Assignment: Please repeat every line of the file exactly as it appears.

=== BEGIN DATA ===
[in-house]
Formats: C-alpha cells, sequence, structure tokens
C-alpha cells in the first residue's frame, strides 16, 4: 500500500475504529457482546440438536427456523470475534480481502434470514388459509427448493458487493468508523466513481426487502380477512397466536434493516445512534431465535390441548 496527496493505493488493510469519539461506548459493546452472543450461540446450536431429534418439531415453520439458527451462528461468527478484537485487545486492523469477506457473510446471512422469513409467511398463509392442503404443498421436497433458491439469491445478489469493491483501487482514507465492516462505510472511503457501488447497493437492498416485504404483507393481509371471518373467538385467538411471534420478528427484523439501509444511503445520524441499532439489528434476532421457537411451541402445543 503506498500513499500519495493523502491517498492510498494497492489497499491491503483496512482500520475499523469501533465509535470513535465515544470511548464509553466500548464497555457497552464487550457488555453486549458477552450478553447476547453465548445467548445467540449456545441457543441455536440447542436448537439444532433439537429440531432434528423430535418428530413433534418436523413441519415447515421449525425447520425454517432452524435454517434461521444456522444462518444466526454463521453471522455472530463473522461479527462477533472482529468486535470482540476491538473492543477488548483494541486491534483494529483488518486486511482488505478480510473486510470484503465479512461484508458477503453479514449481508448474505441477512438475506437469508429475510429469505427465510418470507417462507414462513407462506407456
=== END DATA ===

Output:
[in-house]
Formats: C-alpha cells, sequence, structure tokens
C-alpha cells in the first residue's frame, strides 16, 4: 500500500475504529457482546440438536427456523470475534480481502434470514388459509427448493458487493468508523466513481426487502380477512397466536434493516445512534431465535390441548 496527496493505493488493510469519539461506548459493546452472543450461540446450536431429534418439531415453520439458527451462528461468527478484537485487545486492523469477506457473510446471512422469513409467511398463509392442503404443498421436497433458491439469491445478489469493491483501487482514507465492516462505510472511503457501488447497493437492498416485504404483507393481509371471518373467538385467538411471534420478528427484523439501509444511503445520524441499532439489528434476532421457537411451541402445543 503506498500513499500519495493523502491517498492510498494497492489497499491491503483496512482500520475499523469501533465509535470513535465515544470511548464509553466500548464497555457497552464487550457488555453486549458477552450478553447476547453465548445467548445467540449456545441457543441455536440447542436448537439444532433439537429440531432434528423430535418428530413433534418436523413441519415447515421449525425447520425454517432452524435454517434461521444456522444462518444466526454463521453471522455472530463473522461479527462477533472482529468486535470482540476491538473492543477488548483494541486491534483494529483488518486486511482488505478480510473486510470484503465479512461484508458477503453479514449481508448474505441477512438475506437469508429475510429469505427465510418470507417462507414462513407462506407456